The seemingly limitless book of sexual abuse by Catholic clergy – and its coverup by a doggedly self-preserving church administration – added yet another new chapter this week. Just one month after Milwaukee released a mind-boggling 6,000 pages of documents revealing the personnel files of over 40 priests with "verified abuse claims against them" and the clever maneuvers the church went through to protect millions of dollars in its funds from lawsuits, on Wednesday five Los Angeles religious orders released 1,700 pages of documents pertaining to "a dozen priests, brothers and nuns accused of sexual misconduct."
The move is not the first stark revelation of the massive abuses within the L.A. diocese. In January, the Los Angeles Times published a disturbing set of internal church documents – documents that "the Archdiocese fought for [five] years to keep secret" -- detailing how Archbishop Roger M. Mahony and Msgr. Thomas J. Curry worked together to conceal abusers' "past problems" from law enforcement. These new papers, released to sexual abuse survivors as part of "the first wave of a court-ordered public disclosure" in a $660 million settlement, are not quite as earth-shattering. Instead, they offer "little or no reference to abuse allegations" save for cryptic references to, for example, one priest's "problem" and "difficulty." They also shed no new light on the sex abuse charges toward two nuns named in the subsequent lawsuits.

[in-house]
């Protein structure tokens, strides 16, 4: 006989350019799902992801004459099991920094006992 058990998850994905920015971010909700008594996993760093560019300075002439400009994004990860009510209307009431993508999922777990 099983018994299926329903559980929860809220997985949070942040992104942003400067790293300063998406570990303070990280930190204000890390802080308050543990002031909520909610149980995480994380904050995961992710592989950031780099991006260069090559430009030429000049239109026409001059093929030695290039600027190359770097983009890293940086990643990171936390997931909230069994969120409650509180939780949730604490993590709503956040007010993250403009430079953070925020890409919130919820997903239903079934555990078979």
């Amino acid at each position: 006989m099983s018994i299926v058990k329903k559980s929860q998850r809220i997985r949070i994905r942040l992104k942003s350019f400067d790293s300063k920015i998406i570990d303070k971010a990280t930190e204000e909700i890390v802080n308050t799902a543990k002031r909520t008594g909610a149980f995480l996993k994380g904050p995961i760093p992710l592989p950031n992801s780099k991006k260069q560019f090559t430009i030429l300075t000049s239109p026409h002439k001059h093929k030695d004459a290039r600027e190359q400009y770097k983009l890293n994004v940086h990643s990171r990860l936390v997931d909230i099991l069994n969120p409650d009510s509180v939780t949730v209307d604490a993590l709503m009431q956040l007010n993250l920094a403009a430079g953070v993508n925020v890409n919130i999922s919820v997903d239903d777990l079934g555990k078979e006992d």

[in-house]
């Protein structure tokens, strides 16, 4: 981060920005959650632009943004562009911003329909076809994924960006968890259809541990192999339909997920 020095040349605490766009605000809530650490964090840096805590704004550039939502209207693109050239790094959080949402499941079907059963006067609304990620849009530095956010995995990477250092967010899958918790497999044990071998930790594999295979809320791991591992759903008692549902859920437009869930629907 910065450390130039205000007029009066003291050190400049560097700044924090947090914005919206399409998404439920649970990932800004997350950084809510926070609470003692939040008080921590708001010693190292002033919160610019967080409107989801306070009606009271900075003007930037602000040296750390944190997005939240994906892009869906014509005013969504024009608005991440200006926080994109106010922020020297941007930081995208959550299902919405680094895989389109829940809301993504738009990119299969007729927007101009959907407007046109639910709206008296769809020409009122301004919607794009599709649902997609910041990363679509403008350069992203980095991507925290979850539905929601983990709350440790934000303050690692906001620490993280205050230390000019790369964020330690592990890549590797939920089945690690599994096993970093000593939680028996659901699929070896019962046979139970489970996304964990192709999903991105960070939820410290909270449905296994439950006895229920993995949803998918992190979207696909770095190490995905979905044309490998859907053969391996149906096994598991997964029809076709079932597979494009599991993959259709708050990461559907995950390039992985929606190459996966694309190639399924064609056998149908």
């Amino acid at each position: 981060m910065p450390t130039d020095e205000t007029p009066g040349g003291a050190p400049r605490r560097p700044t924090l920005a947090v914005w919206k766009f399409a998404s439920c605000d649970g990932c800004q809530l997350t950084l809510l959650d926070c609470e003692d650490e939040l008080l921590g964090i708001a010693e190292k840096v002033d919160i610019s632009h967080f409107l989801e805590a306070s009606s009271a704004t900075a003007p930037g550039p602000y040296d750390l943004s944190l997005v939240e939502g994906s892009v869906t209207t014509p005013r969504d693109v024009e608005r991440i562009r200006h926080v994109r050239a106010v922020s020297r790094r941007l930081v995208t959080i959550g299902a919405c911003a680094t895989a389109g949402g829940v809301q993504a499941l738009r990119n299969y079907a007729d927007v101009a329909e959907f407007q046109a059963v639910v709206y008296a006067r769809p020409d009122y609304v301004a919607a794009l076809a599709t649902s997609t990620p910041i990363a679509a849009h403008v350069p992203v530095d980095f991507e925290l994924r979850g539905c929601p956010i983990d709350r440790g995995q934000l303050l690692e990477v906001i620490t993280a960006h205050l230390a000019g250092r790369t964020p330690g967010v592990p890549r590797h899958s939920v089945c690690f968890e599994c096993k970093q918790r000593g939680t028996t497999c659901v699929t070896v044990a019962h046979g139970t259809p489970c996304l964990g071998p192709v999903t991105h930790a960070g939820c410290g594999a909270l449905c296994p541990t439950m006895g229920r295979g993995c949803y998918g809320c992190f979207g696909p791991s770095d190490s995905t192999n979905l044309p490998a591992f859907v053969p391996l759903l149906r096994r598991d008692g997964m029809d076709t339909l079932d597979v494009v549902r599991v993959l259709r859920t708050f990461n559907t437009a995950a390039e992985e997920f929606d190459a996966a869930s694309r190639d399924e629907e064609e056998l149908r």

The papers do, however, reveal 500 pages of documentation regarding Ruben Martinez, who in 2005 confessed that he had molested "as many as one hundred boys." There's a note from Father Paul Nourie about Martinez's "alleged misbehavior with younger males," and his assertion that he has "every reason to believe their veracity." The note appears to have been written "shortly before he assign[ed] Martinez to another parish in the Imperial Valley ... to work with children."
Earlier this year, Cardinal Roger Mahony was stripped of his public and administrative duties, though he still participated in the papal enclave in March. For his part, Mahony has testily explained that when, during his tenure, "a small number of cases did arise ... I sought advice from several other Bishops across the country, including Cardinal John O’Connor of New York, Cardinal Joseph Bernardin of Chicago, and then Bishop Adam Maida of Green Bay." (Apparently calling the cops never crossed his mind.) And, he has said, "I have stated time and time again that I made mistakes, especially in the mid-1980s. I apologized for those mistakes, and committed myself to make certain that the Archdiocese was safe for everyone." He's apologized for them – but time will tell if he's yet fully revealed them. As the L.A. Times reports, "An additional 45 religious orders will release the personnel files of their accused clergy by this fall."